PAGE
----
I have been an ESL teacher and tutor/editor/consultant to internationals for many years, and I always come away with a sense of gratitude for being a native speaker as I see students struggle with grammatical irregularities, odd pronunciations, bizarre idioms, and the myriad English accents. But my ESL/EFL students teach me as much as I teach them, not only about my own language but also about the dominant nature of English. While I do think it fortunate to be a native English speaker, I have also learned about the dangers of this, especially through my involvement in the polyglot community that really began deeply in the past year.
“Everybody in the world speaks English.” This is a mentality that many native Anglophones have, and it is all too easy to rely on this when we go abroad. With a couple rare exceptions, when I travel, I always make it a point to first ask, “Do you speak English?” as a courtesy to the other person, even when I am 99% sure that they do. I think this helps take the stigma away from English speakers being unwilling to learn other languages. Probably the most humbling experience of my life was the three weeks I spent in Salzburg, Austria at the Mozarteum Conservatory. Armed with two years of German study (plus the ability to speak other European languages), I figured I would do quite well. However, Austrian German is a different dialect from Hochdeutsch, there were very few Americans or native Anglophones, and even some of the internationals had opted to study German rather than English. Few people at the Conservatory spoke English. Master classes were largely conducted in German, but if the teacher could do so, s/he would speak English with those of us who were native speakers. It truly gave me an eye, even as a polyglot, into what it feels like to be a linguistic minority. Never had I been so relieved as when I landed in Finland to visit friends in Tampere who speak like natives, talk to a population that excels in English, and where there are tons of American TV shows that are not dubbed.
We have very particular sounds that are difficult to pronounce. These include the different ’th’ sounds, the English ‘a’ (as in cat), the frontal l, the z, and especially the peculiar English letter r. These subtleties are often things that non-native speakers cannot hear, or even produce. We have consonant clusters that are nearly impossible for some people to pronounce, given the insertion of vowels between them in their languages. Of course, there are sound that are very difficult for English speakers to pronounce in other languages, such as the Czech rz (written as an r with the diacritical mark over it), Italian rr, aspirated Korean consonants, or the Tamil ‘zh’ that many native speakers cannot even pronounce. The richness of sounds in our language is part of what makes it very difficult for those who learn English.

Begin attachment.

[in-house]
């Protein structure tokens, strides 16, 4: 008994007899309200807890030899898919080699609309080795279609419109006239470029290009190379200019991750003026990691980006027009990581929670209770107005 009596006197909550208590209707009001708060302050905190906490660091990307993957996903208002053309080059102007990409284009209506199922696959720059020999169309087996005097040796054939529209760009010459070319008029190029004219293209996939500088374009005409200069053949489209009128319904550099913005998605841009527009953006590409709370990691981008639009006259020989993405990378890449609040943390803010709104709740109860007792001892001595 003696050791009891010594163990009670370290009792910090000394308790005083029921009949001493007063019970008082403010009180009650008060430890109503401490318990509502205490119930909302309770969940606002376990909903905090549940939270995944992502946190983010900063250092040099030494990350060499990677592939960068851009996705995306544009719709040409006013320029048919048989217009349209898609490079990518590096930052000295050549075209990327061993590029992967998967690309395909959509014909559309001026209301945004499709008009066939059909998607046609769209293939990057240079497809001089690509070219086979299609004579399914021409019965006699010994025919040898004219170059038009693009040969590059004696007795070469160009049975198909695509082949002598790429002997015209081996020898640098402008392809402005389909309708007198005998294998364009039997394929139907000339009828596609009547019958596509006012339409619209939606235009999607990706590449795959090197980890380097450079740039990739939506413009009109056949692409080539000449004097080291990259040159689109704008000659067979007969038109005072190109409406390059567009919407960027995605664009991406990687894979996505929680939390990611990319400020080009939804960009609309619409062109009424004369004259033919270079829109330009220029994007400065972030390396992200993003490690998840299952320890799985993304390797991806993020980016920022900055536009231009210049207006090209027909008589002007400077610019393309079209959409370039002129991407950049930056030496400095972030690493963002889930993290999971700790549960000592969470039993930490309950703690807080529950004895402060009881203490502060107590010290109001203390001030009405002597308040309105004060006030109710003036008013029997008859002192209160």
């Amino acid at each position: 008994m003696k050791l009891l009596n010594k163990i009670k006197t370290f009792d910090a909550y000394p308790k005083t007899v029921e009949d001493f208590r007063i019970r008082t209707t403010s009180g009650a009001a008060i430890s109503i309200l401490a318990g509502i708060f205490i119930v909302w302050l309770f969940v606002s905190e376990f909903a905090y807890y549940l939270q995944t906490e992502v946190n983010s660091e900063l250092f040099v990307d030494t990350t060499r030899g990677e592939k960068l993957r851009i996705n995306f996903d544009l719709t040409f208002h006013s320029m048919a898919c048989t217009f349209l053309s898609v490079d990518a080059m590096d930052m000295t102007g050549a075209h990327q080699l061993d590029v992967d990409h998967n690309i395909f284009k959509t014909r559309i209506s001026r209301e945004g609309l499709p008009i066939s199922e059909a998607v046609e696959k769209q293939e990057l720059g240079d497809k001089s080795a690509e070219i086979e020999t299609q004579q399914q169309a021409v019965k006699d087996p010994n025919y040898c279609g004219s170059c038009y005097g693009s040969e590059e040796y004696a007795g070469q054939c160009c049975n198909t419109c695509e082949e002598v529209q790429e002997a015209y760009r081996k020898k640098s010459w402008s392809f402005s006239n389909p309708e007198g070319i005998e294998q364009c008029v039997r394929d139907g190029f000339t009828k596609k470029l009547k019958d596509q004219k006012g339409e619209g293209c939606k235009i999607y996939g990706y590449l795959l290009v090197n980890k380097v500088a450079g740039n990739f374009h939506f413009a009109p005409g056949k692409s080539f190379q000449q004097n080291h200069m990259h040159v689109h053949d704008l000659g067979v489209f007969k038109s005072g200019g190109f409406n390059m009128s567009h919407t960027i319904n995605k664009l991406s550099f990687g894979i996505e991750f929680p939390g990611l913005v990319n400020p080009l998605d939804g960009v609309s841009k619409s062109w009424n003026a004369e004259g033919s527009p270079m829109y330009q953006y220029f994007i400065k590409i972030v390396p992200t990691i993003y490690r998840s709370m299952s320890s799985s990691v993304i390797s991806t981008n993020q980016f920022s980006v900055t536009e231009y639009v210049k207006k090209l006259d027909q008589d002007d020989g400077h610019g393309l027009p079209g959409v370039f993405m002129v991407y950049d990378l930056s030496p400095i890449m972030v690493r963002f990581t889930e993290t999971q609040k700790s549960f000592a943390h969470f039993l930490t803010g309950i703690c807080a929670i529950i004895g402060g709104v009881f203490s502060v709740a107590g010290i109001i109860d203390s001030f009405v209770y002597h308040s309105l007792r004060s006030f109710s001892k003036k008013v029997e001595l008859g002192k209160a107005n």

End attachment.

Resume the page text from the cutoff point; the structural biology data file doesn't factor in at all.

Another important aspect of our language that we must be aware of is its constant reinvention, especially in American English and with the advent of personal technology devices. We are a very scientifically advanced country, and therefore we are adding new words to our vocabulary. Texting has spawned a whole new genre of language, which one could argue often dumbs our language down. We are also a very young country, and so our vocabulary develops along with our social change. This may not be the case in other countries and cultures where their languages are ancient, and they may not have certain words for certain items or concepts. Bhutan is one example, as they only opened to the world a couple decades ago. They have to borrow words for science and technology. Therefore, we are in a sense forcing the rest of the world to use our form of communication. This adds to the hegemonic aspect of English.
English, especially American English, favors efficiency. Therefore, in our interactions, we can be very direct and fast. This may not go over with many other cultures, especially when doing business or diplomacy. It is imperative for people who work in these fields to understand the cultural context in which they are working and communicating.
These are just but a few points about which we must be mindful when speaking with non-native English speakers, especially when overseas. Even making the effort to learn a few words shows a willingness and humility to understand that the world is full of linguistic diversity. A Stanford professor who taught an undergraduate course on how to teach ESL suggested that everyone should spend one week per year learning the basics of a new language. That is truly an excellent suggestion–plus a lot of fun!